August 2011
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The Modern Library

I’d like to say some things about what I think a sacred, but overlooked, and dwindling institution can do to revitalize itself in the day of the information superhighway. First, let’s get something straight. People have had the opportunity to educate themselves, by visiting the local public lending library, for a long time (a generation […]

Redesigning a CS Curriculum

A number of my posts over the last couple of weeks have concerned education and curriculum. I met with a couple of the educators here at UCI, to go over these points. I’d like to record these thoughts before they evaporate from my brain.

The primary elements of a CS education:

In class code reviews. […]

Homoiconic Dichotomy and Interactive Publications

Both Linguistics and Computer Science have some concern about the difference between form and meaning. This difference is usually introduced in a syntax vs semantics lecture. I would like to show that it actually occurs in a wide variety of circumstances.

Form Meaning Domain Syntax Semantics Linguistics (grammars), Computer Science (Parsing) Language Thought Cognitive Science, […]

Machine Learning – Coarse to Fine

Because a friend of mine posted it on Facebook, I ended up watching this video, How Artificial Intelligence Learns From Biological Intelligence (by Evan Ehrenberg) that discusses some introductory machine learning topics. Along the way, the narrator mentioned that children start out with rather blurry vision, which improves with age; also, that 30% of our […]

The Future of Publishing should be Skribilo

Finally, I found something that looks like it could suitably replace LaTeX! It’s called Skribilo and features all of the goodness observed in a previous post about using a Lisp-like syntax instead of that crufty HTML/XML nonsense.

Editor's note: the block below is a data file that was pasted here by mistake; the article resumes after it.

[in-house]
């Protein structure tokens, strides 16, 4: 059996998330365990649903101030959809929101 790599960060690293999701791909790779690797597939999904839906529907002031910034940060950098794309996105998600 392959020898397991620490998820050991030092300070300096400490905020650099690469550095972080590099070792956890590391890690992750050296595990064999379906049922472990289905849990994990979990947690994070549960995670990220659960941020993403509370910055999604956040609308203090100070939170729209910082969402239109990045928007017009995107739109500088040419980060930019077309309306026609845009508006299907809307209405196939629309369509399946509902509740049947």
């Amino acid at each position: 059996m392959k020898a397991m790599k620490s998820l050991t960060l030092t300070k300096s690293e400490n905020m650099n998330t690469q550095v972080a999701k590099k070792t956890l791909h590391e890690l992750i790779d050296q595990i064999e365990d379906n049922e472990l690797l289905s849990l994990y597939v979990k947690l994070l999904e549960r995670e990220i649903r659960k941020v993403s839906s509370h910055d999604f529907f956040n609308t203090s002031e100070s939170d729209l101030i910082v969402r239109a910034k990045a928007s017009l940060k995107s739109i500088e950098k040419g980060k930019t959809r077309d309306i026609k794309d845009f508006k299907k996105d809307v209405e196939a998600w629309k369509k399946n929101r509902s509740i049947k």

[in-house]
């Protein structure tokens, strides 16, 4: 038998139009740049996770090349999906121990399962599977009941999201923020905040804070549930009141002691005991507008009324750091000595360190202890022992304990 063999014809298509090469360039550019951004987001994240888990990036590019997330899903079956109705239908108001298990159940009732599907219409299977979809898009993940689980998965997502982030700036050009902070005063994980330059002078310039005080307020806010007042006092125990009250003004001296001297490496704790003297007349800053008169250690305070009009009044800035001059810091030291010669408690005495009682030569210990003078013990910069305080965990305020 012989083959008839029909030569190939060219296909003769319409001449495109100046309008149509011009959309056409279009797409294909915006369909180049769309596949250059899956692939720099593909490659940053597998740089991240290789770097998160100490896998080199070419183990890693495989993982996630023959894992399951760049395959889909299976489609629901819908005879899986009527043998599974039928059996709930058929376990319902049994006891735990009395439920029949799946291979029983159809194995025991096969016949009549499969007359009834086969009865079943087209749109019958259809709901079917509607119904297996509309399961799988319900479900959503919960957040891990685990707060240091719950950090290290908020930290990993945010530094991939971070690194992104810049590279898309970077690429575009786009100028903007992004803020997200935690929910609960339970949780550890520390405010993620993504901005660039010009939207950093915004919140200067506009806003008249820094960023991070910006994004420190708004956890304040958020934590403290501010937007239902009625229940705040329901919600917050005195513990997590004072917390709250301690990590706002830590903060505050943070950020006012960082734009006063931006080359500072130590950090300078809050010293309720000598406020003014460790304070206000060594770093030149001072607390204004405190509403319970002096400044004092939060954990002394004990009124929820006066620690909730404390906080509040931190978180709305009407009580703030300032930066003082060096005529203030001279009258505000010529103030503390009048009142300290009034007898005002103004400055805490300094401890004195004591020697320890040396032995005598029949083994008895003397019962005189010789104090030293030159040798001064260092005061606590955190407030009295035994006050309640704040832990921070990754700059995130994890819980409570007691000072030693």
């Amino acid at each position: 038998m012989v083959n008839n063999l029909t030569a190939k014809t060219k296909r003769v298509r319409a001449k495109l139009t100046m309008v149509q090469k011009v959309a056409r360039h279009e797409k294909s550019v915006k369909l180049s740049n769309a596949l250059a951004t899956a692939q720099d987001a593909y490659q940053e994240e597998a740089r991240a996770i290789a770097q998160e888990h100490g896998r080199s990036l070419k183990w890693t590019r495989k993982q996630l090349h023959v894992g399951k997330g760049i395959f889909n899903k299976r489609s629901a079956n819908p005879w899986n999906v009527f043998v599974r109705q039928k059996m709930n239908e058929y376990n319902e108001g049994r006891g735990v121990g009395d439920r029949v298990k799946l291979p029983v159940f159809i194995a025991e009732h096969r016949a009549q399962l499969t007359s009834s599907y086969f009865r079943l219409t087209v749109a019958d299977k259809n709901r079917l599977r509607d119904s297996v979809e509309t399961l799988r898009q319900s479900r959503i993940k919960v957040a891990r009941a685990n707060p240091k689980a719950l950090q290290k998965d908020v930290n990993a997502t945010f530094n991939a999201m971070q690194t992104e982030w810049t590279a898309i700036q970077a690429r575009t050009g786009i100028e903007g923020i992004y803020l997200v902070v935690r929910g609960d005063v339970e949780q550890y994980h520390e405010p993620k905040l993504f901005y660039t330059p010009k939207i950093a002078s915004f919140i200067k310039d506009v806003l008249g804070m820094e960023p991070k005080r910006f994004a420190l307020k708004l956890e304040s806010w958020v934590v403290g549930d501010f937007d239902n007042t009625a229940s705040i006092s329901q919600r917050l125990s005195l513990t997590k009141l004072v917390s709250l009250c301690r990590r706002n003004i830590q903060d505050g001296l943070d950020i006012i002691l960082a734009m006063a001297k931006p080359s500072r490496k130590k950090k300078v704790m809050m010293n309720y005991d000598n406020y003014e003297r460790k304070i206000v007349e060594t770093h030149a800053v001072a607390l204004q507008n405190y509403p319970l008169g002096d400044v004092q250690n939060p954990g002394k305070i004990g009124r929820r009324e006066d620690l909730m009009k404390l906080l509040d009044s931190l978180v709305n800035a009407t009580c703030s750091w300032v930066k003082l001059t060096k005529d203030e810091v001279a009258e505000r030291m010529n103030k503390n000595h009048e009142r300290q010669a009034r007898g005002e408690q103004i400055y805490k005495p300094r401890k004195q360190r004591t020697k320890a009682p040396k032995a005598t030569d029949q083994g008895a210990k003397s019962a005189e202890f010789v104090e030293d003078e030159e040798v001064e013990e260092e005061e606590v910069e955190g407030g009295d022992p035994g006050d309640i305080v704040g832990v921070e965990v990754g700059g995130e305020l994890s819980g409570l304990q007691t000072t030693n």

Education Includes Personal Growth

I think there is a trend among the students who perform poorly in class, but fail to show up to office hours to get assistance: I believe they might be suffering from poor study skills. Now, because they don’t show up to office hours, and because I’ve never actually interviewed those who do about their […]

Student-Derived Metrics

I’m still reading the Standards for Our Schools book. I don’t have a rigorous background in literature about learning and education, but what I see so far indicates that incorporating standards into education is analogous to incorporating evidence into your reasoning.

Although testing, grading, scoring and other quantitative metrics don’t capture everything we would […]

eXtreme Education

I feel like I’m slowly converging on some good ideas that have been floating around long before I noticed them. Again, in the book I’ve been reading, Standards for Our Schools, I came across some good material. The authors were discussing “instructional technology” and noticed that much educational software is rather bland. It aims to […]

Jim Stigler

Because the book that I was reading in my last post mentioned stark differences between Japanese and American instruction. I decided to watch this talk given by Jim Stigler earlier this year, and took some notes:

Jim teaches mathematics, but not at community college level, so his background is university education. Studies below are more […]

Teaching Techniques

I’ve been reading this book, Standards for Our Schools, that I picked up at the UCI bookstore. In it, the authors have a section where they compare American educational systems with that of the Japanese. Here, we argue for smaller class sizes and more personalized instruction for each student (<sarcasm>as if we can expect a […]